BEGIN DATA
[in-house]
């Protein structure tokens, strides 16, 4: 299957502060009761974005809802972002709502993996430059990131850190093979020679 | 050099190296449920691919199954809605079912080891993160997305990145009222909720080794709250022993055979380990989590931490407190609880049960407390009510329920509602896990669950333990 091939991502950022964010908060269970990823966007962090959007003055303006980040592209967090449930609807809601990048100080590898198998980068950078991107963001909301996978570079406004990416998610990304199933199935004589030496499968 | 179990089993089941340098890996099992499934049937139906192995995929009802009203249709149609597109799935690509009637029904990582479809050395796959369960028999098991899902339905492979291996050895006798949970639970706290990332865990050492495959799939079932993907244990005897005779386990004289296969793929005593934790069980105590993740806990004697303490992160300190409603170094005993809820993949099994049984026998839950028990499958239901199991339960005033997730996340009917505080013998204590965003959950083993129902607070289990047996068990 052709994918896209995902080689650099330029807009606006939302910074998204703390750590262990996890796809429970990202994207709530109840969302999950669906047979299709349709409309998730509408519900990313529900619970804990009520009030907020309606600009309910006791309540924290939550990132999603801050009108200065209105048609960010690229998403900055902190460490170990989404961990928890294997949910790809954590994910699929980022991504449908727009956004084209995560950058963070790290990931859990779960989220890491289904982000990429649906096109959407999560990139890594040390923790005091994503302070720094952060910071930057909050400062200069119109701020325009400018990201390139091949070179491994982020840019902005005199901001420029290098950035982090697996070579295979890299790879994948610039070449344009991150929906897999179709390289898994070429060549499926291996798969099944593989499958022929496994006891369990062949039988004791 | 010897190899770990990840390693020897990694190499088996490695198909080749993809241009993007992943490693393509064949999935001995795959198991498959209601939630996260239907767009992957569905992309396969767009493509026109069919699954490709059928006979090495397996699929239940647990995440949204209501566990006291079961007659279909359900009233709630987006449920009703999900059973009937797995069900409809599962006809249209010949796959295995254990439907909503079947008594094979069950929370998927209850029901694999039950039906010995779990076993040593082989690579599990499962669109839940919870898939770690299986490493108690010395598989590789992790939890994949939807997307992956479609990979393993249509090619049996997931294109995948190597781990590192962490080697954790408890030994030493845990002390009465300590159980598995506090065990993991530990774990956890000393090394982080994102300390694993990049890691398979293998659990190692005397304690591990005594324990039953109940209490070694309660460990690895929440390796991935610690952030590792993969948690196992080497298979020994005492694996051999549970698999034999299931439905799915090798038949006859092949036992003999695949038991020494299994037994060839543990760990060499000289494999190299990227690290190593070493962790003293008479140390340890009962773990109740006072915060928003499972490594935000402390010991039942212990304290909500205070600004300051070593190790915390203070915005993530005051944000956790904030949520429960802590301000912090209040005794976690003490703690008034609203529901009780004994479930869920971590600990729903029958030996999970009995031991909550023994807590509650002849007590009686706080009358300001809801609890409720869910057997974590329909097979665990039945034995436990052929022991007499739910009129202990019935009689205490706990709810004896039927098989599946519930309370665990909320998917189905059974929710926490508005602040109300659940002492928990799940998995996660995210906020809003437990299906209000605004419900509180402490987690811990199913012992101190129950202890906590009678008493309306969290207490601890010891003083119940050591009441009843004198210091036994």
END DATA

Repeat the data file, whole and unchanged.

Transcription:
[in-house]
């Protein structure tokens, strides 16, 4: 299957502060009761974005809802972002709502993996430059990131850190093979020679 | 050099190296449920691919199954809605079912080891993160997305990145009222909720080794709250022993055979380990989590931490407190609880049960407390009510329920509602896990669950333990 091939991502950022964010908060269970990823966007962090959007003055303006980040592209967090449930609807809601990048100080590898198998980068950078991107963001909301996978570079406004990416998610990304199933199935004589030496499968 | 179990089993089941340098890996099992499934049937139906192995995929009802009203249709149609597109799935690509009637029904990582479809050395796959369960028999098991899902339905492979291996050895006798949970639970706290990332865990050492495959799939079932993907244990005897005779386990004289296969793929005593934790069980105590993740806990004697303490992160300190409603170094005993809820993949099994049984026998839950028990499958239901199991339960005033997730996340009917505080013998204590965003959950083993129902607070289990047996068990 052709994918896209995902080689650099330029807009606006939302910074998204703390750590262990996890796809429970990202994207709530109840969302999950669906047979299709349709409309998730509408519900990313529900619970804990009520009030907020309606600009309910006791309540924290939550990132999603801050009108200065209105048609960010690229998403900055902190460490170990989404961990928890294997949910790809954590994910699929980022991504449908727009956004084209995560950058963070790290990931859990779960989220890491289904982000990429649906096109959407999560990139890594040390923790005091994503302070720094952060910071930057909050400062200069119109701020325009400018990201390139091949070179491994982020840019902005005199901001420029290098950035982090697996070579295979890299790879994948610039070449344009991150929906897999179709390289898994070429060549499926291996798969099944593989499958022929496994006891369990062949039988004791 | 010897190899770990990840390693020897990694190499088996490695198909080749993809241009993007992943490693393509064949999935001995795959198991498959209601939630996260239907767009992957569905992309396969767009493509026109069919699954490709059928006979090495397996699929239940647990995440949204209501566990006291079961007659279909359900009233709630987006449920009703999900059973009937797995069900409809599962006809249209010949796959295995254990439907909503079947008594094979069950929370998927209850029901694999039950039906010995779990076993040593082989690579599990499962669109839940919870898939770690299986490493108690010395598989590789992790939890994949939807997307992956479609990979393993249509090619049996997931294109995948190597781990590192962490080697954790408890030994030493845990002390009465300590159980598995506090065990993991530990774990956890000393090394982080994102300390694993990049890691398979293998659990190692005397304690591990005594324990039953109940209490070694309660460990690895929440390796991935610690952030590792993969948690196992080497298979020994005492694996051999549970698999034999299931439905799915090798038949006859092949036992003999695949038991020494299994037994060839543990760990060499000289494999190299990227690290190593070493962790003293008479140390340890009962773990109740006072915060928003499972490594935000402390010991039942212990304290909500205070600004300051070593190790915390203070915005993530005051944000956790904030949520429960802590301000912090209040005794976690003490703690008034609203529901009780004994479930869920971590600990729903029958030996999970009995031991909550023994807590509650002849007590009686706080009358300001809801609890409720869910057997974590329909097979665990039945034995436990052929022991007499739910009129202990019935009689205490706990709810004896039927098989599946519930309370665990909320998917189905059974929710926490508005602040109300659940002492928990799940998995996660995210906020809003437990299906209000605004419900509180402490987690811990199913012992101190129950202890906590009678008493309306969290207490601890010891003083119940050591009441009843004198210091036994």